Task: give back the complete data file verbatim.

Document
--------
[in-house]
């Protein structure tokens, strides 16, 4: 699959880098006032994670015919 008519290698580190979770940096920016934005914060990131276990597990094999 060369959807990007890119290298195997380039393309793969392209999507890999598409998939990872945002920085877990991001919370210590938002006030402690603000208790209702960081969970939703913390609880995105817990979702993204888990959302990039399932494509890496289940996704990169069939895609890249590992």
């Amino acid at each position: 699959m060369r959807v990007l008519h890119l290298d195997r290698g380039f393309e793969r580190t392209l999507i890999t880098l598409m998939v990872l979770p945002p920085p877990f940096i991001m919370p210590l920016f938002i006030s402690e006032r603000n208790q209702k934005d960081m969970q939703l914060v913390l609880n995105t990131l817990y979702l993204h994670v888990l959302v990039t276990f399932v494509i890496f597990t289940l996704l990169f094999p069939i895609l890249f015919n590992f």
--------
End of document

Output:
[in-house]
């Protein structure tokens, strides 16, 4: 699959880098006032994670015919 008519290698580190979770940096920016934005914060990131276990597990094999 060369959807990007890119290298195997380039393309793969392209999507890999598409998939990872945002920085877990991001919370210590938002006030402690603000208790209702960081969970939703913390609880995105817990979702993204888990959302990039399932494509890496289940996704990169069939895609890249590992």
């Amino acid at each position: 699959m060369r959807v990007l008519h890119l290298d195997r290698g380039f393309e793969r580190t392209l999507i890999t880098l598409m998939v990872l979770p945002p920085p877990f940096i991001m919370p210590l920016f938002i006030s402690e006032r603000n208790q209702k934005d960081m969970q939703l914060v913390l609880n995105t990131l817990y979702l993204h994670v888990l959302v990039t276990f399932v494509i890496f597990t289940l996704l990169f094999p069939i895609l890249f015919n590992f």